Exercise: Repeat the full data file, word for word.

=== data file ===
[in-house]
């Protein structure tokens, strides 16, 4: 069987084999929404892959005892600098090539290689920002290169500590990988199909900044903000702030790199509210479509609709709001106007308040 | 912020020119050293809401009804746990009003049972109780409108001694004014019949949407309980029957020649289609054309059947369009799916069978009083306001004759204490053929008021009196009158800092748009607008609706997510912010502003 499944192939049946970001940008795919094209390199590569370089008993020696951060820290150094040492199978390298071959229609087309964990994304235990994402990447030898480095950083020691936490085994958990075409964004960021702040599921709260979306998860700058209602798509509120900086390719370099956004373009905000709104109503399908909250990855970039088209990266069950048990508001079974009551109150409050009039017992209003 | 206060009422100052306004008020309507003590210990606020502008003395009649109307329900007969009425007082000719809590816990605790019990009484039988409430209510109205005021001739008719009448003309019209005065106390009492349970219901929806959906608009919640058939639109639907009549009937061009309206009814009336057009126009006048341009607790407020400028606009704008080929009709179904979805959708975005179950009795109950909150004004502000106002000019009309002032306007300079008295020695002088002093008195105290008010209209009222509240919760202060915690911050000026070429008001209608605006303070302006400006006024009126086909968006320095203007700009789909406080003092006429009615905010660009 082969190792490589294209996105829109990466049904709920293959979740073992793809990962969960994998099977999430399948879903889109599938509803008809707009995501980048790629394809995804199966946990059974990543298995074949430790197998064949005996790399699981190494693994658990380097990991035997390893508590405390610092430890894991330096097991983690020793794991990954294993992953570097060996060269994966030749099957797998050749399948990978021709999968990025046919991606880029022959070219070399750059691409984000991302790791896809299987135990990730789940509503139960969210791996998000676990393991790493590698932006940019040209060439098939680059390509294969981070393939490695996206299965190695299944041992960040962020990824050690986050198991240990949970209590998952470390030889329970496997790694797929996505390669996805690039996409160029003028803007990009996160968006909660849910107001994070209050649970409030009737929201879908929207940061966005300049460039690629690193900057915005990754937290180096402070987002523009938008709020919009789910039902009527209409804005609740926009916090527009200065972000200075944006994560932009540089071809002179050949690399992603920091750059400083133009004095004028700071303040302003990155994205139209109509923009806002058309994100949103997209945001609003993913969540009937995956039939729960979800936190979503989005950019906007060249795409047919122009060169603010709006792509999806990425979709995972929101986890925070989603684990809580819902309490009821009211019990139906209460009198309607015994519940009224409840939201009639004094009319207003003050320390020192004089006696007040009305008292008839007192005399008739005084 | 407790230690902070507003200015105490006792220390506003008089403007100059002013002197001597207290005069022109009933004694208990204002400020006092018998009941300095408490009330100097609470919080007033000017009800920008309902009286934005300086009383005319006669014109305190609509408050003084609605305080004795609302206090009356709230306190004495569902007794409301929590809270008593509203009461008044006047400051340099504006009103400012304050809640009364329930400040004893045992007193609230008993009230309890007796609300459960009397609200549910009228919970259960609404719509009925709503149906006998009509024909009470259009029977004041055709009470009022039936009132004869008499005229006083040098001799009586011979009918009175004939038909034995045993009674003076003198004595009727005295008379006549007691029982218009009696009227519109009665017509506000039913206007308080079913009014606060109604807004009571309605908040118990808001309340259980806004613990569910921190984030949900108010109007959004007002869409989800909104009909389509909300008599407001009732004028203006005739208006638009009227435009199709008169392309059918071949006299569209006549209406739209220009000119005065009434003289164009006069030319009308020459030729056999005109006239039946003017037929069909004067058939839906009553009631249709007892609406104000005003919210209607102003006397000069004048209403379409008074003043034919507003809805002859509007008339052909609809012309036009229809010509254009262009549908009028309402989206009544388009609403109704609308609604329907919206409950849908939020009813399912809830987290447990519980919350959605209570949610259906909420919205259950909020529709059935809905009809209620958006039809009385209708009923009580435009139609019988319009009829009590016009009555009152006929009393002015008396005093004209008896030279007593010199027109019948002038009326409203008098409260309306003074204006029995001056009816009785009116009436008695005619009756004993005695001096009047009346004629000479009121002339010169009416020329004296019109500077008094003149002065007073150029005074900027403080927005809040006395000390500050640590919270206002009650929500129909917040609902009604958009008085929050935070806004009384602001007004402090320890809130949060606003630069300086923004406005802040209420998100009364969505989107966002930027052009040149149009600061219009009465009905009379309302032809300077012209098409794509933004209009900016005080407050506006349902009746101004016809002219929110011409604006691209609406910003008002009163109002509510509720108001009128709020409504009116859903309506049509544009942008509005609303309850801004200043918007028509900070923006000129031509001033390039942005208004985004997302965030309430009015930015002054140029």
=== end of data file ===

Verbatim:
[in-house]
């Protein structure tokens, strides 16, 4: 069987084999929404892959005892600098090539290689920002290169500590990988199909900044903000702030790199509210479509609709709001106007308040 | 912020020119050293809401009804746990009003049972109780409108001694004014019949949407309980029957020649289609054309059947369009799916069978009083306001004759204490053929008021009196009158800092748009607008609706997510912010502003 499944192939049946970001940008795919094209390199590569370089008993020696951060820290150094040492199978390298071959229609087309964990994304235990994402990447030898480095950083020691936490085994958990075409964004960021702040599921709260979306998860700058209602798509509120900086390719370099956004373009905000709104109503399908909250990855970039088209990266069950048990508001079974009551109150409050009039017992209003 | 206060009422100052306004008020309507003590210990606020502008003395009649109307329900007969009425007082000719809590816990605790019990009484039988409430209510109205005021001739008719009448003309019209005065106390009492349970219901929806959906608009919640058939639109639907009549009937061009309206009814009336057009126009006048341009607790407020400028606009704008080929009709179904979805959708975005179950009795109950909150004004502000106002000019009309002032306007300079008295020695002088002093008195105290008010209209009222509240919760202060915690911050000026070429008001209608605006303070302006400006006024009126086909968006320095203007700009789909406080003092006429009615905010660009 082969190792490589294209996105829109990466049904709920293959979740073992793809990962969960994998099977999430399948879903889109599938509803008809707009995501980048790629394809995804199966946990059974990543298995074949430790197998064949005996790399699981190494693994658990380097990991035997390893508590405390610092430890894991330096097991983690020793794991990954294993992953570097060996060269994966030749099957797998050749399948990978021709999968990025046919991606880029022959070219070399750059691409984000991302790791896809299987135990990730789940509503139960969210791996998000676990393991790493590698932006940019040209060439098939680059390509294969981070393939490695996206299965190695299944041992960040962020990824050690986050198991240990949970209590998952470390030889329970496997790694797929996505390669996805690039996409160029003028803007990009996160968006909660849910107001994070209050649970409030009737929201879908929207940061966005300049460039690629690193900057915005990754937290180096402070987002523009938008709020919009789910039902009527209409804005609740926009916090527009200065972000200075944006994560932009540089071809002179050949690399992603920091750059400083133009004095004028700071303040302003990155994205139209109509923009806002058309994100949103997209945001609003993913969540009937995956039939729960979800936190979503989005950019906007060249795409047919122009060169603010709006792509999806990425979709995972929101986890925070989603684990809580819902309490009821009211019990139906209460009198309607015994519940009224409840939201009639004094009319207003003050320390020192004089006696007040009305008292008839007192005399008739005084 | 407790230690902070507003200015105490006792220390506003008089403007100059002013002197001597207290005069022109009933004694208990204002400020006092018998009941300095408490009330100097609470919080007033000017009800920008309902009286934005300086009383005319006669014109305190609509408050003084609605305080004795609302206090009356709230306190004495569902007794409301929590809270008593509203009461008044006047400051340099504006009103400012304050809640009364329930400040004893045992007193609230008993009230309890007796609300459960009397609200549910009228919970259960609404719509009925709503149906006998009509024909009470259009029977004041055709009470009022039936009132004869008499005229006083040098001799009586011979009918009175004939038909034995045993009674003076003198004595009727005295008379006549007691029982218009009696009227519109009665017509506000039913206007308080079913009014606060109604807004009571309605908040118990808001309340259980806004613990569910921190984030949900108010109007959004007002869409989800909104009909389509909300008599407001009732004028203006005739208006638009009227435009199709008169392309059918071949006299569209006549209406739209220009000119005065009434003289164009006069030319009308020459030729056999005109006239039946003017037929069909004067058939839906009553009631249709007892609406104000005003919210209607102003006397000069004048209403379409008074003043034919507003809805002859509007008339052909609809012309036009229809010509254009262009549908009028309402989206009544388009609403109704609308609604329907919206409950849908939020009813399912809830987290447990519980919350959605209570949610259906909420919205259950909020529709059935809905009809209620958006039809009385209708009923009580435009139609019988319009009829009590016009009555009152006929009393002015008396005093004209008896030279007593010199027109019948002038009326409203008098409260309306003074204006029995001056009816009785009116009436008695005619009756004993005695001096009047009346004629000479009121002339010169009416020329004296019109500077008094003149002065007073150029005074900027403080927005809040006395000390500050640590919270206002009650929500129909917040609902009604958009008085929050935070806004009384602001007004402090320890809130949060606003630069300086923004406005802040209420998100009364969505989107966002930027052009040149149009600061219009009465009905009379309302032809300077012209098409794509933004209009900016005080407050506006349902009746101004016809002219929110011409604006691209609406910003008002009163109002509510509720108001009128709020409504009116859903309506049509544009942008509005609303309850801004200043918007028509900070923006000129031509001033390039942005208004985004997302965030309430009015930015002054140029």